The Vineyard of the Lord
Having just read John 15 (“I am the vine…”), and with the prayer of John 17 on the horizon, I want to consider a text where the prophet Isaiah uses the same vine imagery that Jesus used. Isaiah’s message will expand our understanding of what the Lord means when He says that we are branches created to bear fruit.
Isaiah tells a parable in Isaiah 5.1-7 that begins, “Let me sing for my beloved my love song concerning his vineyard: My beloved had a vineyard on a very fertile hill. He dug it and cleared it of stones, and planted it with choice vines; he built a watchtower in the midst of it, and hewed out a wine vat in it; and he looked for it to yield grapes, but it yielded wild grapes.” The vineyard represents the people of God, as the prophet reveals at the end of the parable: “For the vineyard of the Lord of hosts is the house of Israel, and the men of Judah are his pleasant planting.”
The story envisions the Lord as a vinedresser, just as Jesus said in the opening of John 15, “I am the true vine, and my Father is the vinedresser.” In the parable, the vinedresser has created ideal conditions for his vines. He plants them in fertile soil which he has tilled. He has removed the rocks from the soil. Later, we read that he has planted a hedge and built a wall around the vineyard. In other words, there is absolutely no reason why the vineyard should not produce good fruit.
So it is with us. When Jesus warns, “Every branch in me that does not bear fruit he takes away,” we are to understand that the Father has given us the conditions that we need to bear fruit, so we are without excuse if we refuse to do it. Isaiah asks, “What more was there to do for my vineyard, that I have not done in it?” and so shall the Lord ask us on the last day if we are found fruitless.
And woe to us if our Lord does not find good fruit when He visits us! Thus says the Lord, “And now I will tell you what I will do to my vineyard. I will remove its hedge, and it shall be devoured; I will break down its wall, and it shall be trampled down. I will make it a waste; it shall not be pruned or hoed, and briers and thorns shall grow up; I will also command the clouds that they rain no rain upon it.”
Last Sunday, we briefly considered what it means to bear fruit in the Lord. When John the Baptist refers to bearing fruit, he speaks of repentance (Matt 3.8). Likewise, Jesus speaks of bearing good fruit in the context of the Sermon on the Mount, suggesting that bearing fruit means living a righteous life and performing righteous deeds (Matt 7.15-20).
The word of the Lord to Isaiah is more specific when it talks about Israel’s fruit. In the parable, the vinedresser expects a good vintage, but his vineyard produces only wild grapes. Isaiah explains this element of the parable at the very end: “He looked for justice, but behold, bloodshed; for righteousness, but behold, an outcry!” The Hebrew word for “bloodshed” sounds very much like the word for “justice,” and the word for “outcry” like the word for “righteousness”—just as a wild grape looks like a domesticated grape but is sour instead of sweet.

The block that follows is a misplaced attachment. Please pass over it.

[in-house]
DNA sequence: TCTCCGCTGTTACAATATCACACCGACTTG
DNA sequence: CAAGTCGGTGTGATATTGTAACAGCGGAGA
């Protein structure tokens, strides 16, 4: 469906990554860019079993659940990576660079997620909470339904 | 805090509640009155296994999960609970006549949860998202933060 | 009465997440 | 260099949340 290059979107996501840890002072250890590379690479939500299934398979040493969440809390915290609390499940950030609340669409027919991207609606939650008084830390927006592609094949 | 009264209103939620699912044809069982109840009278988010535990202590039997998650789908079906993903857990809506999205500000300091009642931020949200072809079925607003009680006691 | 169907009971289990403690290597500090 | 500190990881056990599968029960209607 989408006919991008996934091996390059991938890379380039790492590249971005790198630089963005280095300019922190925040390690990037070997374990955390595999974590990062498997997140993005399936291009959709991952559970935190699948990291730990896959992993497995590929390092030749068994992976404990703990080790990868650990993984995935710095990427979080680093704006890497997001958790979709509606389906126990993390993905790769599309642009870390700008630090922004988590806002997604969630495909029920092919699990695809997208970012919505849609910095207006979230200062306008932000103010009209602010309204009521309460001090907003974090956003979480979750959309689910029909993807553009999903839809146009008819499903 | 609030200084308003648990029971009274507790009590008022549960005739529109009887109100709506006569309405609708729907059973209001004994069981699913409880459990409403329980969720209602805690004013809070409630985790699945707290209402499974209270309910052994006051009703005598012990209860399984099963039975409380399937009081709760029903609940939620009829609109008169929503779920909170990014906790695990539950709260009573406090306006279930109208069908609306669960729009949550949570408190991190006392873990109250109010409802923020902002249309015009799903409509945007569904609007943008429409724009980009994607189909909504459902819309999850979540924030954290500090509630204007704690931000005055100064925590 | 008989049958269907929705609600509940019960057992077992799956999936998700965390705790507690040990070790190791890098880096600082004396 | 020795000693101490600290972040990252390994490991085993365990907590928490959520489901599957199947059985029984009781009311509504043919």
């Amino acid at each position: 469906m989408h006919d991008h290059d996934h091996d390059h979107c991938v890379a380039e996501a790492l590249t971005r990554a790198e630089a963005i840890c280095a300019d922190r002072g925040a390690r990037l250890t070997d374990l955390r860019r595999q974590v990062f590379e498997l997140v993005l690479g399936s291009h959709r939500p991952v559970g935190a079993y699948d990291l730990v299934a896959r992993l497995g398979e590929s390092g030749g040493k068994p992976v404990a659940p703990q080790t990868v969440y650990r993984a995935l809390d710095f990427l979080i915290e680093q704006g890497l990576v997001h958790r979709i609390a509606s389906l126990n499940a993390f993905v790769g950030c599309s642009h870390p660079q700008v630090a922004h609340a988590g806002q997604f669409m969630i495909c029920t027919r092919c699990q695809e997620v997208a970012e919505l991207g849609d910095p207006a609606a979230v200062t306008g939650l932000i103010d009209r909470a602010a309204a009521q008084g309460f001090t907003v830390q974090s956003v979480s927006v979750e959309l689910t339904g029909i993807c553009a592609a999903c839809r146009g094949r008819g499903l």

The Father has planted us to produce the fruits of justice and righteousness. “Justice” in the Old Testament always refers to the justice codes of the Law. These principles include “justice” in the modern, English sense—that wrongs should be avenged, that people should be treated fairly in disputes, and that accusations should only be considered if confirmed by two or three witnesses. They also include what we sometimes call “social justice.” The poor, the widow, the orphan, and the sojourner must not be cheated. Far from it; they are to be provided for both publicly and privately.
The word “righteousness” also carries a sense of public obligation in Isaiah’s parable. Where the vinedresser expected to find righteousness, he didn’t find “unrighteousness,” which we would expect to be the opposite of righteousness. Instead, he finds an outcry. The word for “outcry” used here is a cry of distress, such as what the Lord heard against Sodom and Gomorrah (Gen 18.21). In the parable, the vinedresser finds the cries of those who have been wronged. Again, it is a matter of justice.
Life in the vine of Christ consists in more than just personal righteousness as conceived by modern, American evangelicalism. That false vision of righteousness is only a matter of keeping one’s nose clean. The Lord calls for our personal purity, yes, but the Scriptural fruits of righteousness are more than that. They are a matter of how we treat other people, especially the needy.
Notice that the Scriptures hedge us in on the matter of our fruit. We are to produce good fruit, and nothing else will suffice. If we produce bad fruit, the Lord will leave us to the beasts, the briers, and the thorns. If we produce no fruit at all, the Lord will lop us off from the vine, and we will be dried out and burned. If we spurn the needy and give ourselves over to our own passions, then we have no part in the Lord’s vineyard.